Donald Trump has picked up a loaded revolver. What he doesn't appear to realize is that he's aiming it at his own head.
The tariffs he is threatening to impose against imported steel and aluminum are likely to cause just as much pain for U.S. companies, U.S. workers and U.S. investors as the international trading partners that Mr. Trump thinks he's targeting.
For now, the U.S. President seems to be ignoring this irony. But even the famously fact-shy Mr. Trump can't escape it forever.
From a U.S. perspective, the most immediate and obvious issue with the President's proposed tariffs is that they would result in higher prices for the key industrial metals needed by U.S. manufacturers. In effect, Mr. Trump's hissy fit on trade would help about 140,000 Americans employed in steel mills, while hurting the roughly 6.5 million Americans who work in steel-consuming industries.
That's not a great trade-off.
Higher prices for steel and aluminum within the United States could also set off a wider reaction in financial markets by raising the cost of U.S. consumer goods and stoking inflation. The Federal Reserve would then have to respond by raising interest rates, which would hurt both U.S. stocks and bonds.
"I believe these tariffs on their own will push inflation higher, and higher inflation is a threat to the valuations of more or less all financial assets today," said Ben Inker, head of the asset allocation team at money manager GMO LLC in Boston.
Of course, the biggest danger of all is the spectre of international retaliation.
Europe and China, as well as Canada, would almost certainly respond with their own tariffs on some U.S.-made goods if Mr. Trump forges ahead with his levies. As a result, U.S. exporters would face new headwinds to selling their products internationally and many U.S. companies would be forced to re-engineer global supply chains they have spent years building. At the very least, they would face pervasive uncertainty about where to locate their operations.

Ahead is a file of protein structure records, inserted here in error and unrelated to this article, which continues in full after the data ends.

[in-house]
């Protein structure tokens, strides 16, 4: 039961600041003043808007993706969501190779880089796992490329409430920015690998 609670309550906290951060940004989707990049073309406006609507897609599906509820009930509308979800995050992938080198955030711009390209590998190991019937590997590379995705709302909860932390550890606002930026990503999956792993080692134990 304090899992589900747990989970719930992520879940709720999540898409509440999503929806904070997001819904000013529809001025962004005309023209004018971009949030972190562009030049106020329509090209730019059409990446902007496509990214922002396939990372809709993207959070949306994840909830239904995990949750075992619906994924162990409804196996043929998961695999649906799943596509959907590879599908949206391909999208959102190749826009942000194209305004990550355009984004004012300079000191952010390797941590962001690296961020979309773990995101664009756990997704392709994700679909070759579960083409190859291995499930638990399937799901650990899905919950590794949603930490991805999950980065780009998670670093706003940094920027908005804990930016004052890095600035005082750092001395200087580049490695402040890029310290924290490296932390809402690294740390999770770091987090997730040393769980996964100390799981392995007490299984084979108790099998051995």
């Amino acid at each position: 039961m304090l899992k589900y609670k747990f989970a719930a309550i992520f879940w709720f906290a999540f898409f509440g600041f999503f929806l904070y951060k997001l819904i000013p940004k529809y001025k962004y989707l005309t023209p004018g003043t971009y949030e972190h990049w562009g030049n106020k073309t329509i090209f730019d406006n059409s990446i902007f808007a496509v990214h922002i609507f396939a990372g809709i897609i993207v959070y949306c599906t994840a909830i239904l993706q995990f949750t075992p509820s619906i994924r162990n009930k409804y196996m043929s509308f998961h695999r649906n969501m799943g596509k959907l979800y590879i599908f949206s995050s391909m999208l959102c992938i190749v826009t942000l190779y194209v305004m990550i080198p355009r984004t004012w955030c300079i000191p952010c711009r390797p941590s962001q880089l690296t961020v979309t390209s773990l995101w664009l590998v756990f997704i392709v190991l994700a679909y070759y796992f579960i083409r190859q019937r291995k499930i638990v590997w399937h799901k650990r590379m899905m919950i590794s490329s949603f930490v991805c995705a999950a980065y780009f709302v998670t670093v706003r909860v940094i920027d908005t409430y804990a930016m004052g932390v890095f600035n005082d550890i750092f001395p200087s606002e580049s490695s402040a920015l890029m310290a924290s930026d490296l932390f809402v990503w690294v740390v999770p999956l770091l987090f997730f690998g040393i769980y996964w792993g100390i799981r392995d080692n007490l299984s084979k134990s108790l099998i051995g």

No wonder, then, that many experts are appalled by Mr. Trump's pledge to get tough on trade. "This is just straight up stupid," Adam Posen of the Peterson Institute for International Economics in Washington told CNBC. For his part, Mr. Inker warned that a global trade war could lead to an inflationary outburst that would knock up to 40 per cent off the value of a typical investment portfolio.
So what are the odds of Mr. Trump backtracking on his ill-conceived notion? That probably hinges on how effective the threat of tariffs proves to be as a negotiating tool.
The Trump trade strategy is all about being the biggest bully on the block, Mr. Posen notes, and the U.S. President is already using the threat of tariffs as a cudgel. On Monday, for instance, Mr. Trump warned there would be no break for Canada on the proposed levies unless it agreed to a revised North American free-trade agreement that would be "fair" to U.S. interests.
The problem with this tough-as-nails strategy from a U.S. perspective is it may be met with a shrug in many of the places that Mr. Trump most wants to target.
China, for instance, is the country that runs the largest trade surplus, by far, with the United States, but it's unlikely to be severely inconvenienced by the proposed tariffs. Rather than trying to expand its metals production, it's actually closing down many of its creakier steel and aluminum factories as part of a blue-skies policy designed to create cleaner air.
Europe, too, isn't going to feel much pain. Transatlantic trade in metals is very small, according to Capital Economics, which calculates that exports of "basic metals" to the United States account for less than 0.1 per cent of the euro zone economy.
If many of his negotiating partners refuse to be intimidated by his bluster, Mr. Trump is going to be left in an awkward place. He would then have to choose between backing down or going ahead with tariffs that are likely to be just as inconvenient for the United States as for the rest of the world.
For now, stock markets appear to be counting on him coming to his senses. Let's hope they're right.